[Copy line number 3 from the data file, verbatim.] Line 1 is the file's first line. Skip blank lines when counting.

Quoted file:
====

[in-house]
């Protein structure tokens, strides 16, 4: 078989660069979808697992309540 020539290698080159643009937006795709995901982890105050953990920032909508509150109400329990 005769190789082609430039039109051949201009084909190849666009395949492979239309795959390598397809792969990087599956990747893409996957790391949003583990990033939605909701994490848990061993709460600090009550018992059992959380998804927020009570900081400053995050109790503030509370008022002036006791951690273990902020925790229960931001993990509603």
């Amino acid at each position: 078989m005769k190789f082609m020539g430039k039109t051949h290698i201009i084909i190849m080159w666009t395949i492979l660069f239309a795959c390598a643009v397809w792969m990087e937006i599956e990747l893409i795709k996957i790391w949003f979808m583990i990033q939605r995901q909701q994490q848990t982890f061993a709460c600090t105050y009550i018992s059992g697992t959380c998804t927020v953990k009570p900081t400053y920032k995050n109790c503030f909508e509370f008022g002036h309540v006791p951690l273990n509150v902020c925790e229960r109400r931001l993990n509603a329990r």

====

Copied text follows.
């Amino acid at each position: 078989m005769k190789f082609m020539g430039k039109t051949h290698i201009i084909i190849m080159w666009t395949i492979l660069f239309a795959c390598a643009v397809w792969m990087e937006i599956e990747l893409i795709k996957i790391w949003f979808m583990i990033q939605r995901q909701q994490q848990t982890f061993a709460c600090t105050y009550i018992s059992g697992t959380c998804t927020v953990k009570p900081t400053y920032k995050n109790c503030f909508e509370f008022g002036h309540v006791p951690l273990n509150v902020c925790e229960r109400r931001l993990n509603a329990r």